I wake up at 4:45 am to see dense fog advisories on the Weather Channel, which are supposed to last until sunrise. So I look outside and although everyone at home is getting an April snowstorm, apparently, we aren’t getting any weather, other than clear moonlit morning and relatively warm temperatures. So we can proceed with our planned departure. Of course, Frankie gets his morning walk and we agree to have bowls of cereal, then prep Kailani for departure.
I work the dock with the power and water while Tracy works the lines preparing them for on-board removal from the dock. We’ve really gotten proficient with this process with communication and experience playing large parts in the process. Therefore, with a planned departure right after the 7:09 am sunrise, we are in fact pulling away from the St Johns Yacht Harbor docks at 7:10 am, not bad huh?
There’s dew on all the windows, so we have to deal with that since we don’t have a defroster at the helm! Then while I’m cruising us out of the marina, Tracy is on the bow cleaning up the lines and fenders.
Sunrise and still the moon is up! -tc
Our trip today has numerous navigation alerts to be aware of, but we have managed them by leaving with a rising tide and knowing that for this total seven hour cruise, the tide will be rising for the first five hours. Our only concern is an area at the entrance to Dawho Creek where two separate cruisers have posted a recommended track that is out of the buoys and takes you over what looks like land on electronic charts. This is the only alert that concerns me today, but we will get there at least thirty minutes before full high tide so we’ll have the most water possible when we get there. As we approach, we decide to stay in the marked channel and find no less than 11.7 feet of water. So that’s a huge relief to get thru there. The rest of the cruise is smooth water and we make excellent time to Port Royal Landing Marina docking after six hours and fifty five minutes.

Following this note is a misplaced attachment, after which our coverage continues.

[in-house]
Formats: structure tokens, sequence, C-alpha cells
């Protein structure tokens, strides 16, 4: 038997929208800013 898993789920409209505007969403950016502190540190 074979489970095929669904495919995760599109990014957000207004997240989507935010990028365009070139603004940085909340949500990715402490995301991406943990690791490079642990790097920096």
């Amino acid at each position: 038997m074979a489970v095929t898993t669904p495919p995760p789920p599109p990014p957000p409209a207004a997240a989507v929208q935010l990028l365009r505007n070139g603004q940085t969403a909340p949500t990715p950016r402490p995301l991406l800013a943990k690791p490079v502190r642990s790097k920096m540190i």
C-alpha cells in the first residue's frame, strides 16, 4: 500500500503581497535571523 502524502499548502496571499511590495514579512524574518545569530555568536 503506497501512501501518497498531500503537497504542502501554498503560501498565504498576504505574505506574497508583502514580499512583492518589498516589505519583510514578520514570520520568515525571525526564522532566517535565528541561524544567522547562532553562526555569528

Port Royal Landing Marina is another sponsor of AGLCA and we really like supporting the marinas that support our Association. As a bonus, they offer a twenty five cent per foot discount for AGLCA members and give you your third day free when staying ling term. So we will be here for four nights and only pay for three nights at the reduced rate. We call the marina on the VHF when we are passing the Beaufort Hospital and Michele the Dockmaster is on the dock waiting to grab our lines. The current is going with us (south) so we turn slightly past the dock and pull back up to the dock against the current for better control. Michele is blown away with how we landed Kailani on the dock (NICK did it!! Excellent! -tc) and tells us how pleasurable it is for her as opposed to the numerous times she watches boats come hard into the docks when it could easily be avoided.
After hooking up power and water, we walk up to the office to register for the week with Rion Salley, the General Manager. He is just as friendly as Michele and we’re quickly feeling like we made the right choice selecting Port Royal Landing Marina and we’re looking forward to the rest of the week here.
Dinner is a crock pot meal Tracy had cooking all day during the cruise and afterwards, I clean up the meal while Tracy defrosts some of her frozen bait off the stern. She catches four fish, all the same species, but not identified yet. We’ll keep looking tomorrow and maybe ask some locals to help identify the species. I make contact with John Whidden, one of my best friends from Connecticut who retired to Hilton Head Island and we’ll work out an afternoon this week to get together and have dinner with both couples. This is our last week before spending a week in Savannah with Nick, Dede, Natalie and Brianna and I think we’re going to enjoy this week very much.